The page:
Dr. Jaseon Outlaw: That is a really good question. On one hand, Hip Hop has allowed African-Americans a protected form of expression to communicate our unique struggles in this country and in the world. It has employed thousands and made many entertainers independently wealthy based on their artistic and technical talents. However, what we now experience is a direct assault on the psychological fitness of Black people in the form of music. Too much of Hip Hop music today glamorizes drug usage, gun toting, and violence against any and all things Black. There is no other genre of music or even another ethnicity of music where the likes of killing niggaz is an acceptable or even attempted form of entertainment. So while I would agree that the 50 years of Hip Hop culture has been more beneficial to the psychology of Black people, the detrimental side is quickly catching up and has the potential to erase all gains to date. 

JR Valrey: What do you recommend that parents do when their children are caught up imitating their favorite drill rapper?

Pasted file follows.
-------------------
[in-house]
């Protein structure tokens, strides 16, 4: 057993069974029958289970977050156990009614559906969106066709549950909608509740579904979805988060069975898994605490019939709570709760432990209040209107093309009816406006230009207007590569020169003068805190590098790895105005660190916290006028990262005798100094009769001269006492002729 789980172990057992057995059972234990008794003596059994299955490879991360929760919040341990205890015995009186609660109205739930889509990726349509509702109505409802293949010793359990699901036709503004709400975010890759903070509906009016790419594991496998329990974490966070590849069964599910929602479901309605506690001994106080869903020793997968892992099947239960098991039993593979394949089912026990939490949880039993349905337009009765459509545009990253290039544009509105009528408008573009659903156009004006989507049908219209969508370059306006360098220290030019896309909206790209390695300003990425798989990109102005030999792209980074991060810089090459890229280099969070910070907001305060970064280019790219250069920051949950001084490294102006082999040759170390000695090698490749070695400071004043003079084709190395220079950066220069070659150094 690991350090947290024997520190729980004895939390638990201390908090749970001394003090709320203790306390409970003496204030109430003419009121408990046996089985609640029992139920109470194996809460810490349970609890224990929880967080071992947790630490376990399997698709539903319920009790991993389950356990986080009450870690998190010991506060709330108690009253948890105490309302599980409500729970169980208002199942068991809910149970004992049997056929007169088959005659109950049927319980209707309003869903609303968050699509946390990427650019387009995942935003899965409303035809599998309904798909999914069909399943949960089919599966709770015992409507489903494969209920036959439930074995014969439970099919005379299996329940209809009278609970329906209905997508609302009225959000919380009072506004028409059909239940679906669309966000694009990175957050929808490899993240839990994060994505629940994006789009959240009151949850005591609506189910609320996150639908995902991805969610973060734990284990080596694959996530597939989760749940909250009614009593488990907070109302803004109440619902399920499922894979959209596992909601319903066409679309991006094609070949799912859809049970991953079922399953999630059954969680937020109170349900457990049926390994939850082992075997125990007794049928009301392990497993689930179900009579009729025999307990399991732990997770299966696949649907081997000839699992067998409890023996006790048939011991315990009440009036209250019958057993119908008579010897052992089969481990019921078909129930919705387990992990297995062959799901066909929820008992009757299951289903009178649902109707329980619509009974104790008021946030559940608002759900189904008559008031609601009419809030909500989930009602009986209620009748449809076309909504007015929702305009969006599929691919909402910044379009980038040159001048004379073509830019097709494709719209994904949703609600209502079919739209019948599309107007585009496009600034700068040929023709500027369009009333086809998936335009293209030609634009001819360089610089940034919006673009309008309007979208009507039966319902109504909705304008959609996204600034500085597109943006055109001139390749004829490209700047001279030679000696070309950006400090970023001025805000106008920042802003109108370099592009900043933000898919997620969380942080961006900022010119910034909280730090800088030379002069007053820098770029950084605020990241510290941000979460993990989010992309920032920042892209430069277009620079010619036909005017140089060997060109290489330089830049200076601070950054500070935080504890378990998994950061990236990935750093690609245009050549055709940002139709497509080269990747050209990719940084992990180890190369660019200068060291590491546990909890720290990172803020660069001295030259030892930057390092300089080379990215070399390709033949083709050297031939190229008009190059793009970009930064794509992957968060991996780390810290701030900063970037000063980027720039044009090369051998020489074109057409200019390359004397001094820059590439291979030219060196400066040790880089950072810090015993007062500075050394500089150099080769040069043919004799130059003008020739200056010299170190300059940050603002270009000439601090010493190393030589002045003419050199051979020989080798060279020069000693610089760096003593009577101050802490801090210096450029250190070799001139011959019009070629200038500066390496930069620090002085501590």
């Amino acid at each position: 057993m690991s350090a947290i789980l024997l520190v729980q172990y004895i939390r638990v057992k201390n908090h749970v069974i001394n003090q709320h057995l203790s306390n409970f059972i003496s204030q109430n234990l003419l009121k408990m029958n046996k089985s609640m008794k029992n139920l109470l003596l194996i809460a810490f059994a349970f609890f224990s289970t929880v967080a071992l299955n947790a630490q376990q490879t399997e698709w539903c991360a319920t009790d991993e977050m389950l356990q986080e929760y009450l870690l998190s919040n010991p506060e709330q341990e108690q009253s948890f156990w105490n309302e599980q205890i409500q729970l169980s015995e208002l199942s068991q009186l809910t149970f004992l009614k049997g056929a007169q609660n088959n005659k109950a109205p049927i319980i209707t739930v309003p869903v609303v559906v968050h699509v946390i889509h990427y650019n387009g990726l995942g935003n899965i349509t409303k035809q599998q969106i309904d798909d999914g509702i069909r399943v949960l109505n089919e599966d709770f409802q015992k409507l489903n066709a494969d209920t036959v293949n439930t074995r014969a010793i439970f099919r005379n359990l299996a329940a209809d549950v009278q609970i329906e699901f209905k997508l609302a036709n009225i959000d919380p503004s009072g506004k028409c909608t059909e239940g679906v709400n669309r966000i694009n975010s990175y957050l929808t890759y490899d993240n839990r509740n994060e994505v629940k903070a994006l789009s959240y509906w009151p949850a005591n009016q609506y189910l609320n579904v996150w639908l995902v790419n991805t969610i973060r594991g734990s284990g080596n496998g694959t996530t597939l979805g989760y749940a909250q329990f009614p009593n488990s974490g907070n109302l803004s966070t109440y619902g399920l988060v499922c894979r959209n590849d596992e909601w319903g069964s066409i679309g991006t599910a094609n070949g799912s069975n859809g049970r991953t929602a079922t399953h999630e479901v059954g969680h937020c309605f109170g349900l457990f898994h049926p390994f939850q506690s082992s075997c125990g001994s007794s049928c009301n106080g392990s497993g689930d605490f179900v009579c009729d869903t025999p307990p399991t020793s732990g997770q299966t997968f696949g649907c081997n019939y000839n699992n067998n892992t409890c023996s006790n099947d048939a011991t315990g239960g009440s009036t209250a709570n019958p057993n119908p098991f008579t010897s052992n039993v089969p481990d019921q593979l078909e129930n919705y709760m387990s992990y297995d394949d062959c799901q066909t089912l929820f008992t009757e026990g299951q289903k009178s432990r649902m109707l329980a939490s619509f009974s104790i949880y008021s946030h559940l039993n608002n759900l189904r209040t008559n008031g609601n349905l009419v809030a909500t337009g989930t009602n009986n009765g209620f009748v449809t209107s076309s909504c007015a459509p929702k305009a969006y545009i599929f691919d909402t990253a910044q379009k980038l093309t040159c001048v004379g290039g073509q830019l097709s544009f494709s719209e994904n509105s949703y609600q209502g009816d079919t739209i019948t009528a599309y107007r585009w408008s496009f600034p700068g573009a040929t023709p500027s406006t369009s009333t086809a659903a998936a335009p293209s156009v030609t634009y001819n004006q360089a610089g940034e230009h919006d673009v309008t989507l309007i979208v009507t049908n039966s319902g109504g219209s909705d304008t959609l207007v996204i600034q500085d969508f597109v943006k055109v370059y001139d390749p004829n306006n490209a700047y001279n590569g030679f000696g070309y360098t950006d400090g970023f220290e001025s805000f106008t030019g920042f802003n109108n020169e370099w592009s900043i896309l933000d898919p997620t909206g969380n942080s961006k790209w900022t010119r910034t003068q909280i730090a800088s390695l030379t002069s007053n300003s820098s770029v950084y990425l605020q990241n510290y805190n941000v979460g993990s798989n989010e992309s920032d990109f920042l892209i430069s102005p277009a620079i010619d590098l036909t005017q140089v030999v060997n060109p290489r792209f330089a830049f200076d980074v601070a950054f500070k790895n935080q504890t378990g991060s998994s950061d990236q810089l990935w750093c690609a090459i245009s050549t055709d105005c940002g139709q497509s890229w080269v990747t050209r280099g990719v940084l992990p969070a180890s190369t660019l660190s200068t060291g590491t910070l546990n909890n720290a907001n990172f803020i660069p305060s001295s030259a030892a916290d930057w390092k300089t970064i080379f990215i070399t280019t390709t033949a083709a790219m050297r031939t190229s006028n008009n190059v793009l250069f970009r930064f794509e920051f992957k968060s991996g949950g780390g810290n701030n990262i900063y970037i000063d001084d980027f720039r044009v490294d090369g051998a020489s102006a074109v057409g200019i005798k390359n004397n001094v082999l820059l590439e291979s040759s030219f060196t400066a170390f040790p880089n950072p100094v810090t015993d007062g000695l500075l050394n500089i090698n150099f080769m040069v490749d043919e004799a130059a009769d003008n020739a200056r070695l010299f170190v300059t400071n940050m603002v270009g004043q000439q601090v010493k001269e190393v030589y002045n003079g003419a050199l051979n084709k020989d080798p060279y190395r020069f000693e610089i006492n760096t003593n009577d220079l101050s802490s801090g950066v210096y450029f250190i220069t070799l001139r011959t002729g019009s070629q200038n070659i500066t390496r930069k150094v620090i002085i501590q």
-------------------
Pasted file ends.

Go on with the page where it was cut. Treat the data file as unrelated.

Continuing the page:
Dr. Jaseon Outlaw: My recommendation is for parents to understand that just because their children are imitating a “drill” rapper, for example, does not mean that their life will all of a sudden be lost to the streets. However, it does make logical sense to diversify what our children listen to and introduce them to other forms or genres of music and entertainment as well. This not only addresses the issue of high exposure to unilateral and negative content, but also provides an opportunity to get to know your child(ren) better through inquiry.